Motley Fool Money features a team of our analysts discussing the week's top business and investing stories, interviews, and an inside look at the stocks on our radar. It's also featured on several dozen radio stations across the country.

The hosts of Motley Fool Answers challenge the conventional wisdom on life's biggest financial issues to reveal what you really need to know to make smart money moves.

David Gardner, co-founder of The Motley Fool, is among the most respected and trusted sources on investing. And he's the host of Rule Breaker Investing, in which he shares his insights into today's most innovative and disruptive companies ... and how to profit from them.

Market Foolery is our daily look at stocks in the news, as well as the top business and investing stories.

And Industry Focus offers a deeper dive into a specific industry and the stories making headlines. Healthcare, technology, energy, consumer goods, and other industries take turns in the spotlight.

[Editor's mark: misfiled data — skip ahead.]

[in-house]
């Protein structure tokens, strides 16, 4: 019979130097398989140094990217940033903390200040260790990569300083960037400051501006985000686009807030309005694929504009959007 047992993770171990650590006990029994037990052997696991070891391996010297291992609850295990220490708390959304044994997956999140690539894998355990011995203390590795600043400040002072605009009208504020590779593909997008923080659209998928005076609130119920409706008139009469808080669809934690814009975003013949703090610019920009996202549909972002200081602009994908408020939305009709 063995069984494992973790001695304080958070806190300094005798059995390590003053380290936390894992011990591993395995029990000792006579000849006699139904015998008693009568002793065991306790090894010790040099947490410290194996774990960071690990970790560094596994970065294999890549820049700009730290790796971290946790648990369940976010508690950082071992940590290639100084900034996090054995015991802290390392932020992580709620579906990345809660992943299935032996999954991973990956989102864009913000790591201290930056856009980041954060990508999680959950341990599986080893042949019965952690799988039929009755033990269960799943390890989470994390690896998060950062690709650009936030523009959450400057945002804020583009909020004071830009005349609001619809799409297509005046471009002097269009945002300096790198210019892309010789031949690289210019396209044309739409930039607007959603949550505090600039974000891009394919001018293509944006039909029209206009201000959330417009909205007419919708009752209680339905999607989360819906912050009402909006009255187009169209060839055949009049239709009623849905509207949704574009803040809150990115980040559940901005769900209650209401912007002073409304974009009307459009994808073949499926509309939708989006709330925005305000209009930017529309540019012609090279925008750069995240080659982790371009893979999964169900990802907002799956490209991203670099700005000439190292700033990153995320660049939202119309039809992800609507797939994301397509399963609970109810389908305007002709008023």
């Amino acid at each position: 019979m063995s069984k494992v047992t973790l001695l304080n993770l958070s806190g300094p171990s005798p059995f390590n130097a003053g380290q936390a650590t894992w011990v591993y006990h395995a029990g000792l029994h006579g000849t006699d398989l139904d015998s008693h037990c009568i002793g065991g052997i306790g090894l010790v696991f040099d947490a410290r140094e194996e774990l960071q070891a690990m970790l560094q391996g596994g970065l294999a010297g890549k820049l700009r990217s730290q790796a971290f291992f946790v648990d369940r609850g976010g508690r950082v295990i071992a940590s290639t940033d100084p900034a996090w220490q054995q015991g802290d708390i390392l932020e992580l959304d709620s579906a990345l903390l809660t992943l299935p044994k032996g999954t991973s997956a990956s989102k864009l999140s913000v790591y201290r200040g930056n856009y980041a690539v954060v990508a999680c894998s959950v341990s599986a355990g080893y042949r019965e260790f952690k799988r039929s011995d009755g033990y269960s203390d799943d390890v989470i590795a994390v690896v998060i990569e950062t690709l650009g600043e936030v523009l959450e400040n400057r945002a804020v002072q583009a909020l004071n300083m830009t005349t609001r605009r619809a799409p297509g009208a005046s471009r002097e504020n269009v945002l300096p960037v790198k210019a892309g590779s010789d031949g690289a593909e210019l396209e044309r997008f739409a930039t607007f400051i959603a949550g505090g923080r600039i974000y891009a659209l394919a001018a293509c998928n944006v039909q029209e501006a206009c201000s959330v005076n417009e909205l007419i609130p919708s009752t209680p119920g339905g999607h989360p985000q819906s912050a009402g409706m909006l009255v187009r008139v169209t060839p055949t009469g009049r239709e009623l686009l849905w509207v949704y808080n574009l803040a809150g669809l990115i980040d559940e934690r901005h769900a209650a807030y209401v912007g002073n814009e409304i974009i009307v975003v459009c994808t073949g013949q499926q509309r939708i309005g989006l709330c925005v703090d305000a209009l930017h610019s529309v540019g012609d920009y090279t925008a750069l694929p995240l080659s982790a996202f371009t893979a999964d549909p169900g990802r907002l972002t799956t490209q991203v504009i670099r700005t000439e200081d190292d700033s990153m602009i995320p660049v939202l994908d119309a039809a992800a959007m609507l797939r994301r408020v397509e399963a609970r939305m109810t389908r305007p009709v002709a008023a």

They're all informative, entertaining, and eminently listenable ... and I don't say that simply because the hosts all sit within a Nerf-gun shot of my desk. Rule Breaker Investing and Answers contain timeless advice, so you might want to go back to the beginning with those. The other three take their cues from the market, so you'll want to listen to the most recent first. All are available at www.fool.com/podcasts.

But wait, there's more

The book and the podcasts – both free ... both awesome – also come with an ongoing benefit. If you download the book, or if you enter your email address in the magical box at the podcasts page, you'll get ongoing market coverage sent straight to your inbox.

Investor Insights is valuable and enjoyable coverage of everything from macroeconomic events to investing strategies to our analyst's travels around the world to find the next big thing. Also free.

Get the book. Listen to a podcast. Sign up for Investor Insights. I'm not saying that any of those things will make you rich ... but Business Insider seems to think so.


Compare Brokers